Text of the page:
Parabolica-bis / Victorian 3


Sometimes described as an “incestuous artist collective,” due to a tendancy to publish the same small group of artists time and time again, Yaso magazine nonetheless features some of the more prominent names in decidedly dark “gothic” style art. Though it would be disingenuous to claim they adhere strictly within national borders, the artists are predominantly Japanese – with the notable recurring exception of Trevor Brown – and feature everything from illustrators, photographers, painters, fashion designers, doll makers, and beyond. Following any publication of Yaso, which abides by something of an irregular annual cycle, a subsequent series of exhibits will follow at Parabolica-Bis, the magazine’s gallery and performance space.

Just a few blocks away from one of the nation’s most famous temples and tourist destinations, nestled in a back alley just beyond an avenue laced with shops specializing in traditional Japanese dolls, one can walk into something of a parallel universe. Historically speaking, Asakusa was once famous for both temples and brothels, though the same sort of notoriety still hangs over the area today. Following this precedent, one can see how the physical layout of the area’s geography subtly mirrors the subconscious. The facade of tradition and order thinly veiling a deeper, perhaps darker, product of modernity.

The Parabolica-bis building is difficult to find, but impossible to miss. The lower floor features a glass display room exhibiting a cacophony of intriguing thematic pieces to anyone walking the alley. It consists of two floors, housing two exhibit spaces and a shop / cafe space. Occasionally the table or two is removed in favor of more exhibit space. However, the shop itself stands alone as a shrine. Filled with books, magazines, prints, postcards, and other mementos among works of art, it’s one of the better choices to shop or browse for darker art and doll images.

Most recently, batsu had the fortune of attending the Victorian 3 exhibit at Parabolica-bis. It was her second visit. The lower gallery featured an extensive collection of Mari Shimizu’s dolls, and the upper gallery featured something of an eclectic fashion installation exhibit.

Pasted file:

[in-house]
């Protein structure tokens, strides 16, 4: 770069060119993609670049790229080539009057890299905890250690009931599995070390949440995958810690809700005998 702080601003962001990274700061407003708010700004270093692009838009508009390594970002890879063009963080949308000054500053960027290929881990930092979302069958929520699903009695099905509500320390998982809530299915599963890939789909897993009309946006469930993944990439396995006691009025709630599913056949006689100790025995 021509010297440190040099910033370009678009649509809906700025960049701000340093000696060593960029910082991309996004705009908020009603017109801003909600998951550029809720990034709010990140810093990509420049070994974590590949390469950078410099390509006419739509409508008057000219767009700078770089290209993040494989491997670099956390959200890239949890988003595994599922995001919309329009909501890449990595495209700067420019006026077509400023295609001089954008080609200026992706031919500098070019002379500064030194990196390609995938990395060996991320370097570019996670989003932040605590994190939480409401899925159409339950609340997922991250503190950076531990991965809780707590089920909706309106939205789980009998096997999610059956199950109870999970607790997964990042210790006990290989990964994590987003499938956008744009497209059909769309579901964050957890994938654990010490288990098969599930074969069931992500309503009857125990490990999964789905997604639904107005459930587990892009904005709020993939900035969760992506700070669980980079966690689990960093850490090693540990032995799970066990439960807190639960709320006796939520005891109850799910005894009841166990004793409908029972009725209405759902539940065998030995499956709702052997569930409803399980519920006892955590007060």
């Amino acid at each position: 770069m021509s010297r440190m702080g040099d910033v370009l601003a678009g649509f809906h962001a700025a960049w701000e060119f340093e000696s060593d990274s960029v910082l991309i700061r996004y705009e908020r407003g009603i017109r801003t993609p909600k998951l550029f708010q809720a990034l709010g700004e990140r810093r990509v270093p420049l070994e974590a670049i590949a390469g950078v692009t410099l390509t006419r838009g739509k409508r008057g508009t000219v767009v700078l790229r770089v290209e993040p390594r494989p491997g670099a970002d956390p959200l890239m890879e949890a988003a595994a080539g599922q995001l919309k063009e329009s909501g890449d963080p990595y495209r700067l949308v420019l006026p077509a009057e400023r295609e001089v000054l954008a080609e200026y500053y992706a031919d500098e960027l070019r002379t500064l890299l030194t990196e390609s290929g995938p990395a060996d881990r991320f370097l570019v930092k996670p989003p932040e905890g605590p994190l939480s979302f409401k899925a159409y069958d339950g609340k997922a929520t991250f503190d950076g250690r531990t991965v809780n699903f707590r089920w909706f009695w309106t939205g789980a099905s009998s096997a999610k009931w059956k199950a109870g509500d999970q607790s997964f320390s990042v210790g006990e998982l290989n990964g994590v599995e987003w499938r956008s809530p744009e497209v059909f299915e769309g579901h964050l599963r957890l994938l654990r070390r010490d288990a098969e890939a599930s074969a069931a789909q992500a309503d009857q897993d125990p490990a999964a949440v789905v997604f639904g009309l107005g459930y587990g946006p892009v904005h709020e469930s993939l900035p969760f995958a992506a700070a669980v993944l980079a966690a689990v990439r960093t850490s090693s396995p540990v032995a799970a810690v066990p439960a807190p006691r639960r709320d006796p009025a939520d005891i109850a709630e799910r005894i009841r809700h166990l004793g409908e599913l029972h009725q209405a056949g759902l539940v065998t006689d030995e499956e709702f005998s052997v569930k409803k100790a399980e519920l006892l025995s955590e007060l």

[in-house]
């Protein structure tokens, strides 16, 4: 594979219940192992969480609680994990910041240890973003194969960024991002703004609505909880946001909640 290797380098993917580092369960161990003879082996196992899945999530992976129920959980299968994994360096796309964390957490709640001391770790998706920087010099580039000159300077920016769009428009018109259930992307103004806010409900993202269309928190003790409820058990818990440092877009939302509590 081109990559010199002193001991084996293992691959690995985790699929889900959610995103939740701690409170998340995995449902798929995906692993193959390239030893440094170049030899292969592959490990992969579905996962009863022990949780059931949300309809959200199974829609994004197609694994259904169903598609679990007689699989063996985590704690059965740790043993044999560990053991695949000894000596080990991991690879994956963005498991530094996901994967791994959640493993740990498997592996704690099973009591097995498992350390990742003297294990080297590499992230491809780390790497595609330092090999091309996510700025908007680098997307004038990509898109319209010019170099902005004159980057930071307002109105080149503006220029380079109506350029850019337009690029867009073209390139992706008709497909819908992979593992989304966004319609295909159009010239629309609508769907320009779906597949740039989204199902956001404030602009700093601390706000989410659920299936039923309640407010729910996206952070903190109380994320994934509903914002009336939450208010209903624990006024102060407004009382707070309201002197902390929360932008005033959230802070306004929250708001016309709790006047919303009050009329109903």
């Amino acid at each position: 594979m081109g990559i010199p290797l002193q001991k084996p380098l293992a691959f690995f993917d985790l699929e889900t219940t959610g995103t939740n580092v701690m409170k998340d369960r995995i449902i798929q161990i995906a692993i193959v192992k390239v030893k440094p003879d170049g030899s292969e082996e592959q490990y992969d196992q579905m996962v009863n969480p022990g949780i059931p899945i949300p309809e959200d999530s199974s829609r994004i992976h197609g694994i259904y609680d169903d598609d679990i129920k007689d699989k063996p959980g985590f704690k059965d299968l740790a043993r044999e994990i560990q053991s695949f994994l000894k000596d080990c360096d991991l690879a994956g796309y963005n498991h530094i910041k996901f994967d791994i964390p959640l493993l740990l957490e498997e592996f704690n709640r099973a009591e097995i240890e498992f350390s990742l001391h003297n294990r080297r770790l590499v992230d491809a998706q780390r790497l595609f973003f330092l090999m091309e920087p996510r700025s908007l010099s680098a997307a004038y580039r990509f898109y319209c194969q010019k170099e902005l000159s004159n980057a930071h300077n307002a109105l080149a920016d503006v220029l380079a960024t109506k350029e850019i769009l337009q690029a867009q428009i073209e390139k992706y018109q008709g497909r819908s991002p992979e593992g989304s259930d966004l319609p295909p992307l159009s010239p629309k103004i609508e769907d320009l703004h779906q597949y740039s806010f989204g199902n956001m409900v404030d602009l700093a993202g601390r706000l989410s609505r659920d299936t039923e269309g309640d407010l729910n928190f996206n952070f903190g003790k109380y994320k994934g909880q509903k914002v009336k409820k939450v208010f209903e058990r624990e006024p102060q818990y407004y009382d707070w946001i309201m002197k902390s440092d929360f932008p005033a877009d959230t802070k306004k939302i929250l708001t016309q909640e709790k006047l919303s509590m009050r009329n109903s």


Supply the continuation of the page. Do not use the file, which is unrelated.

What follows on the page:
While I was grateful that the fashion exhibit was free, it seemed to clash with the overall ambiance of the museum. Various bodices were suspended from the ceiling among a colorful sea of fish sculptures, wearing concoctions that varied from jewel encrusted ballerina busts to Harajuku rainbow-bag-lady street wear. An obnoxious sea of aqua-blue balloons littered the room, alluding to an underwater fantasy. The fashion designer herself was in the adjoining cafe space, entertaining friends, generally talking loud and annoying other guests.

Not to give a bad impression of the museum on this first review, the Mari Shimizu exhibit was also somewhat lackluster. I’ll attribute this primarily to a group of Shimizu’s followers (friends?) trotting around the area, playing with their hair and squeeling, “Look! Isn’t that cute! OMG – so cute!” like a broken record. Not to sound fussy, but I’m of the opinion that Mari Shimizu crafts a delicate portrait of broken childhood dream, albeit with crude brush strokes and sticky tears of glitter. The performance was also annoying.

Let’s assume that not everyone shares my (non)sensibilities, and that some things defy words. Perhaps “cute” was the only way they could express the broken images of themselves that they saw resonating throughout the pieces. Perhaps also, their interaction with the outside world is restricted to shopping in Harajuku, where they drown their worldly sorrows in the material blisses – and where such conversation skill is tantamount. Ah, yes. This is the portrait.

The spectacle reminded me of the time I showed a group of Chinese peasants Marc Ryden’s Anima Mundi. It is definitely wrong to feel a sense of cultural superiority in such a situation, which I do not endorse. Put simply, these happenings underline the chasms of cultural gap that exist in the world around us, regardless of whether or not we live in the same city, engage in similar societies, or wish to entertain them with a ride their water buffalo.

However, I would indeed patronize the museum again, and intend to do so in a few weeks at the opening of the Victorian 4 exhibit, featuring dolls by Koitsuke Hime.



  1. dennis hansbury said,

    April 8, 2009 at 3:27 pm

    we’re in Tokyo now for our honeymoon and would love to see the exhibit but are having a hell of a time finding it on the map. We’re staying in Roppongi Hills and aren’t far from Asakusa. Can you give us a clear station to get off at?


  2. batsu said,

    April 8, 2009 at 3:52 pm

    congratulations, i hope you’re enjoying your trip.

    the mari shimizu exhibit is closed, but the koitsuki hime exhibit will start tomorrow. the closest station is asakusabashi. to get there from roppongi, use the toei line (toei oedo line to daimon station, change to toei asakusa line, get off at asakusabashi). if you take this route, A6 is the closest exit. you should be able to find it from there using the google map, even if you can’t read japanese.

    maria cuore (in shibuya) is open today if you still need to fill your itinerary. have fun.

  3. Kinniska said,

    September 29, 2009 at 8:52 am

    Hey Batsu,
    catching up on your news here. A (very belated) compliment on your photos from this exhibit – really like the framework, really atmospheric and glad I can see the exhibit through your eyes.

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